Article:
Friendship and Career Transitions

“Friendship is always a sweet responsibility, never an opportunity.” ~ Khalil Gibran

Friendships, like all relationships, are more vulnerable at some points than others. Our work life is one of those things that can pose challenges to our connections with our friends. From the moment we finish school to begin working until the time we decide to end our careers to retire, our work can present challenges as well as opportunities for our friendships. Going through career transitions, being promoted, demoted, let go or moving away for a job are only some ways that our work can impact our friendships.

Consider whether you’ve experienced these work issues with your friends and which were the most challenging for your friendships:

  • Having different core values towards work, different levels of ambition and/or different definitions of success,
  • Making different decisions about starting a family for example, one friend eases up on work to focus on children and parenting and the other friend focuses only on career growth,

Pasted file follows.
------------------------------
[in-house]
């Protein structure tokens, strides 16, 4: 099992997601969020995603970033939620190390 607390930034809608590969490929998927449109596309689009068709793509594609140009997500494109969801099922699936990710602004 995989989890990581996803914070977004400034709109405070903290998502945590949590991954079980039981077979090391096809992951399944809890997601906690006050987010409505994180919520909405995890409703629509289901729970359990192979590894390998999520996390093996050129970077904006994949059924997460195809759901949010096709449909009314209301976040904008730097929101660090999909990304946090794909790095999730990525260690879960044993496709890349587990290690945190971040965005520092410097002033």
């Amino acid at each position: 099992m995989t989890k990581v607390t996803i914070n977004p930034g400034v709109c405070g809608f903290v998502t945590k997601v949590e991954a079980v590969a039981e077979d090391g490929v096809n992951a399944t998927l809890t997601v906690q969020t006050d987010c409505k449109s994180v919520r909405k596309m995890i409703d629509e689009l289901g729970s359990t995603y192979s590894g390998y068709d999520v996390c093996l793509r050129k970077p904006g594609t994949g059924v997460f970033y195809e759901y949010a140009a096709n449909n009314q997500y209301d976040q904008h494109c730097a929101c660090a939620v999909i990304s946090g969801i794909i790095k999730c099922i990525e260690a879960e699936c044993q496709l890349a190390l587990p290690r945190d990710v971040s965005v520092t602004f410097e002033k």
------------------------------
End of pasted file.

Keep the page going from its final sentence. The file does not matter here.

• Spending long hours at work, your job or business which means less free time to spend with friends and having to choose which friends you want to be with during your free time,
  • Having a job that requires travel or a move abroad and the impact of the distance on your friendships,
  • Being able (or unable) to celebrate each others successes such as promotions, landing a new job, a salary increase or bonus, new roles or responsibilities,
  • Struggling with being there and with knowing what to say when you or your friend are fired, demoted, lose a contract, lose a valued role, or decide to retire,
  • Experiencing differences or a change in income levels, different ways of relating to money or different choices about how to spend money.